Hedge Fund Replication: Indexation & duplication? Estimation & approximation? Or a declaration of innovation?

Since hedge funds first captured the imagination of investors, efforts have been afoot to replicate their performance using passive investment techniques.  So-called “hedge fund replication” seemed to have it all – low costs, similar performance, liquidity, & transparency – but as the number of “replicas” exploded, many eschewed their original objective of replicating the hedge fund industry’s performance. Instead, funds began to compete with each other on the basis of performance and risk.  If minimal tracking error was the main objective of these funds, then out performance, no matter how large, could be viewed as a failure.

A recent paper by Nils Tuchschmid & Erik Wallerstein of the Geneva School of Business and Administration and Sassan Zaker of Julius Baer explore the recent performance of a large number of hedge fund replicas.  As you can see from the chart below created with data from Table 1 of their paper, the risk and reward of these funds is all over the map.  The red mark below is the performance of the HFRX (note: we added the HFRX not the HFRI since it’s investable just like many of the replicas).

The period of time represented in this graph includes the bulk of the financial crisis, a period when many replicas actually outperformed hedge fund indexes.  The chart below created with data from the same table shows the time period from August 2009 (after the crisis) to October 2010.

Two things immediately jump out when you look at these charts.  Firstly, replicas did pretty well during the crisis, but only so-so after it.  And second, the dots are all over the place.  In fact, no dot comes within a country mile of actually “replicating” the HFRX – it’s no different for the HFRI.  So much for “replication!”

Tuchschmid, Wallerstein and Zaker navigate around this issue by comparing the returns of hedge fund replicas not with recognized hedge fund indexes, but with a Fung & Hsieh factor models representing those indexes.  This, they write, is “arguably the purpose of a hedge fund replication product.”

On that basis, hedge fund replicas seem to perform quite adequately.  Most have an r-squared to an 8-factor model of over 0.80, so at least they’re in the ballpark.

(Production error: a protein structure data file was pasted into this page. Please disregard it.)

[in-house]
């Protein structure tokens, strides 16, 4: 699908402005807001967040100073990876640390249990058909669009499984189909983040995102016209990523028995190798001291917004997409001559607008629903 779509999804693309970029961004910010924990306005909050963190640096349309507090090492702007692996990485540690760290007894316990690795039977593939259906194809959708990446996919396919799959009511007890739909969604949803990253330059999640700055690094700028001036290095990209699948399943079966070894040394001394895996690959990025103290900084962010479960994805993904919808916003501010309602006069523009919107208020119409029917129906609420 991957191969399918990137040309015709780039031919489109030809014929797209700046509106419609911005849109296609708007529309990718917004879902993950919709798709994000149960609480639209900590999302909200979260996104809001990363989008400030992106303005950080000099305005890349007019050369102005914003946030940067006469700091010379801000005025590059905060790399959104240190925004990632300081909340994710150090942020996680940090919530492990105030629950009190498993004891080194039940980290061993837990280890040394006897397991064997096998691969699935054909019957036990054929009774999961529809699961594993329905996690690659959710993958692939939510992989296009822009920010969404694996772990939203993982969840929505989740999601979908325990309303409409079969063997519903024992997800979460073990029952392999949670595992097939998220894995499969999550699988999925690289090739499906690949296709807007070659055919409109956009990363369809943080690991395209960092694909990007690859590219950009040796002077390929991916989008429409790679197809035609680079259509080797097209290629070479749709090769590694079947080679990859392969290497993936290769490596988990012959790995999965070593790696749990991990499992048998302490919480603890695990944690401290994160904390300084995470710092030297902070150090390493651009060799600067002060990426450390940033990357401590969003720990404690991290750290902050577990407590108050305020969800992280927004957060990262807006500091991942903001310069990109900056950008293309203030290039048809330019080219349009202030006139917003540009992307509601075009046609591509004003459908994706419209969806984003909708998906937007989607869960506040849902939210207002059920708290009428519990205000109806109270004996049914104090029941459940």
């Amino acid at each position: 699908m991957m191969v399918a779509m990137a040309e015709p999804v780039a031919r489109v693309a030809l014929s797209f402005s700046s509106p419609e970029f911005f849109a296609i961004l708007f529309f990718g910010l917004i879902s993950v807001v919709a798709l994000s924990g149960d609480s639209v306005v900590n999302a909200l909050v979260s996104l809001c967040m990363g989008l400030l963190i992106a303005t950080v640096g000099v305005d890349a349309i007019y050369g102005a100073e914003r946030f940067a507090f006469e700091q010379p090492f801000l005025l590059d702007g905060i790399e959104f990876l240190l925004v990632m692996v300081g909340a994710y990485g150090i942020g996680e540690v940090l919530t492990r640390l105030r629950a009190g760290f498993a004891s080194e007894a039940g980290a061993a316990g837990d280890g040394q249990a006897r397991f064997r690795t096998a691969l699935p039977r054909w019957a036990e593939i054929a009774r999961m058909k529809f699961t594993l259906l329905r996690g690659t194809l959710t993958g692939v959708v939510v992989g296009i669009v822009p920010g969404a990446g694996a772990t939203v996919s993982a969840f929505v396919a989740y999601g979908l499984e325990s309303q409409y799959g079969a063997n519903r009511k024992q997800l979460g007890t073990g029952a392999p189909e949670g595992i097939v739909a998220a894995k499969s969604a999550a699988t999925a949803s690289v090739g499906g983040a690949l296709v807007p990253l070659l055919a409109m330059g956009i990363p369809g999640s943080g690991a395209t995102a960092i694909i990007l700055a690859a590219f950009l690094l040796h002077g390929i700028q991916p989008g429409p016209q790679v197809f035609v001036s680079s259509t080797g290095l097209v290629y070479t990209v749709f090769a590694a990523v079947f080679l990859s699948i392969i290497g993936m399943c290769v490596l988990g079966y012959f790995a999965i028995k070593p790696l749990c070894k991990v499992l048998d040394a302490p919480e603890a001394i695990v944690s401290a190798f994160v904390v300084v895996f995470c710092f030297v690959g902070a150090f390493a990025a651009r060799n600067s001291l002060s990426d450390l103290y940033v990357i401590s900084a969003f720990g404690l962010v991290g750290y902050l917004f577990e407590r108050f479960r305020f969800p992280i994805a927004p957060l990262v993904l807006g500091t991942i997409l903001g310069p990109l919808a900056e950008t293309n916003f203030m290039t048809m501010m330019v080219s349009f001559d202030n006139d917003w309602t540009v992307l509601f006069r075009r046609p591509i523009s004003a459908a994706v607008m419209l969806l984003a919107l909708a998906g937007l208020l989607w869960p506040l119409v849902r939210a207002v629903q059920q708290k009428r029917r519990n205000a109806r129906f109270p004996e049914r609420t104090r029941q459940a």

Still, most of the replicas produce alpha, be it negative or positive.  The chart below arranges the annual alphas of these replicas from smallest to largest;  the red bar is the alpha of the HFRI Composite.  In other words, if you held an equal-weighted portfolio of these products, you’d have basically zero alpha.  Sad, but theoretically sound when you think about it…

The trio seems to agree with Edhec (see recent post) that the most appropriate benchmark for a hedge fund replica as a fund of funds index.  Since some of the replicas are only indexes (i.e. not actual funds) their returns need to be viewed as gross of fees.  So if you adjusted the after-fee returns of the whole group of replicas accordingly, you might end up with something that looks a lot like the HFRI Fund of Funds Index (check out the green and blue lines in chart below from the paper).

The bottom line, we believe,  is that you can be excused for viewing hedge fund replication products merely as quant hedge funds.  As Tuchschmid, Wallerstein and Zaker observe, “Investors of hedge fund replication products should not be fooled in that they are buying into an index product with the same precision as in the equity index world.”

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One Comment

  1. Peter Urbani
    January 25, 2011 at 4:28 am

    I’d say this is fair comment with the additional reminder that you are also getting real liquidity and since most of the underlyings are index based products or synthetics which are all highly tradeable – real price transparency as well. Until fairly recently the average FoHF had around 20% of it’s undelyings gated or otherwise liquidity impaired. The NAVs could thus be said to have only been about 80% real.

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